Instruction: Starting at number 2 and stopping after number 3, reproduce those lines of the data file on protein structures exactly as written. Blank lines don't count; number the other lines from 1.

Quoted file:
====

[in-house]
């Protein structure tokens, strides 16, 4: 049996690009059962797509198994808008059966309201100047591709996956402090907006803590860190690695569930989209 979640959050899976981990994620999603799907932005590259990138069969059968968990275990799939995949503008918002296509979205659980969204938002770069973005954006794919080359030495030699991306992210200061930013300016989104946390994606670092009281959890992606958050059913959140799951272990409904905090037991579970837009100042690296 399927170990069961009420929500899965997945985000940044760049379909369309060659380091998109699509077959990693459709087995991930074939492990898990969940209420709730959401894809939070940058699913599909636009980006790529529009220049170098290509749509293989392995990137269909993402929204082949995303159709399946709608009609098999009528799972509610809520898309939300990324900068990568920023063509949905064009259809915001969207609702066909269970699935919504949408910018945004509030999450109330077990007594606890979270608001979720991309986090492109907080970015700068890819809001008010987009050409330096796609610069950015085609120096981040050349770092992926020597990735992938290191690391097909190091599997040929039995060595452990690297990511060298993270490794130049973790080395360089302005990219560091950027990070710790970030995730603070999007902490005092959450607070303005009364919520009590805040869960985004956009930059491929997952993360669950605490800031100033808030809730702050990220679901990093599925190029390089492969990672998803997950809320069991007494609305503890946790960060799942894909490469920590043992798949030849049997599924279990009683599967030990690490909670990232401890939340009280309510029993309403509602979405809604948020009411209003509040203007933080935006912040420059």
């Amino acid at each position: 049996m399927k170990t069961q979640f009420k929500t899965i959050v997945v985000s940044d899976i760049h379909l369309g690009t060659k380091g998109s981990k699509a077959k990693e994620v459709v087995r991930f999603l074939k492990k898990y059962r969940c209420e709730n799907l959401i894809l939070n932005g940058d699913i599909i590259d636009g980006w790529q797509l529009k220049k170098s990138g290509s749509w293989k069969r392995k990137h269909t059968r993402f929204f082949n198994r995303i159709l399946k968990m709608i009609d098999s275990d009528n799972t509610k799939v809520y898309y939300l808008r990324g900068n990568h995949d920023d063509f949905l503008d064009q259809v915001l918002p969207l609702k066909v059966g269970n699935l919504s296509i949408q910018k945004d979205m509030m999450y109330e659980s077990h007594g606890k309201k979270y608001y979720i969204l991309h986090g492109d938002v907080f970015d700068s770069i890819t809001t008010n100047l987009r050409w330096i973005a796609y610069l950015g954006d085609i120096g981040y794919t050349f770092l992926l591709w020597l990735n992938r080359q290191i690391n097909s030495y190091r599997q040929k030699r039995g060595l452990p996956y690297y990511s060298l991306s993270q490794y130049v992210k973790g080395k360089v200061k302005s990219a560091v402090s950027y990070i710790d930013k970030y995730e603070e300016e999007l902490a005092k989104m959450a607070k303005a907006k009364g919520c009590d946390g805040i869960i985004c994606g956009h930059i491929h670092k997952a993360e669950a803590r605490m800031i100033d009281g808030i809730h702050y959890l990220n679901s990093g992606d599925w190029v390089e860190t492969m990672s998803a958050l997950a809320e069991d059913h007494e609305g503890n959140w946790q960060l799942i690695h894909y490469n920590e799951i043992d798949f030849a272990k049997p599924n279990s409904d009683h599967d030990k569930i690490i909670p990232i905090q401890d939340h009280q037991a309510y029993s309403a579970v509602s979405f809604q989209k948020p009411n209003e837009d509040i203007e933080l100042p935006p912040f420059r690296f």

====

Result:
């Protein structure tokens, strides 16, 4: 049996690009059962797509198994808008059966309201100047591709996956402090907006803590860190690695569930989209 979640959050899976981990994620999603799907932005590259990138069969059968968990275990799939995949503008918002296509979205659980969204938002770069973005954006794919080359030495030699991306992210200061930013300016989104946390994606670092009281959890992606958050059913959140799951272990409904905090037991579970837009100042690296 399927170990069961009420929500899965997945985000940044760049379909369309060659380091998109699509077959990693459709087995991930074939492990898990969940209420709730959401894809939070940058699913599909636009980006790529529009220049170098290509749509293989392995990137269909993402929204082949995303159709399946709608009609098999009528799972509610809520898309939300990324900068990568920023063509949905064009259809915001969207609702066909269970699935919504949408910018945004509030999450109330077990007594606890979270608001979720991309986090492109907080970015700068890819809001008010987009050409330096796609610069950015085609120096981040050349770092992926020597990735992938290191690391097909190091599997040929039995060595452990690297990511060298993270490794130049973790080395360089302005990219560091950027990070710790970030995730603070999007902490005092959450607070303005009364919520009590805040869960985004956009930059491929997952993360669950605490800031100033808030809730702050990220679901990093599925190029390089492969990672998803997950809320069991007494609305503890946790960060799942894909490469920590043992798949030849049997599924279990009683599967030990690490909670990232401890939340009280309510029993309403509602979405809604948020009411209003509040203007933080935006912040420059």
């Amino acid at each position: 049996m399927k170990t069961q979640f009420k929500t899965i959050v997945v985000s940044d899976i760049h379909l369309g690009t060659k380091g998109s981990k699509a077959k990693e994620v459709v087995r991930f999603l074939k492990k898990y059962r969940c209420e709730n799907l959401i894809l939070n932005g940058d699913i599909i590259d636009g980006w790529q797509l529009k220049k170098s990138g290509s749509w293989k069969r392995k990137h269909t059968r993402f929204f082949n198994r995303i159709l399946k968990m709608i009609d098999s275990d009528n799972t509610k799939v809520y898309y939300l808008r990324g900068n990568h995949d920023d063509f949905l503008d064009q259809v915001l918002p969207l609702k066909v059966g269970n699935l919504s296509i949408q910018k945004d979205m509030m999450y109330e659980s077990h007594g606890k309201k979270y608001y979720i969204l991309h986090g492109d938002v907080f970015d700068s770069i890819t809001t008010n100047l987009r050409w330096i973005a796609y610069l950015g954006d085609i120096g981040y794919t050349f770092l992926l591709w020597l990735n992938r080359q290191i690391n097909s030495y190091r599997q040929k030699r039995g060595l452990p996956y690297y990511s060298l991306s993270q490794y130049v992210k973790g080395k360089v200061k302005s990219a560091v402090s950027y990070i710790d930013k970030y995730e603070e300016e999007l902490a005092k989104m959450a607070k303005a907006k009364g919520c009590d946390g805040i869960i985004c994606g956009h930059i491929h670092k997952a993360e669950a803590r605490m800031i100033d009281g808030i809730h702050y959890l990220n679901s990093g992606d599925w190029v390089e860190t492969m990672s998803a958050l997950a809320e069991d059913h007494e609305g503890n959140w946790q960060l799942i690695h894909y490469n920590e799951i043992d798949f030849a272990k049997p599924n279990s409904d009683h599967d030990k569930i690490i909670p990232i905090q401890d939340h009280q037991a309510y029993s309403a579970v509602s979405f809604q989209k948020p009411n209003e837009d509040i203007e933080l100042p935006p912040f420059r690296f």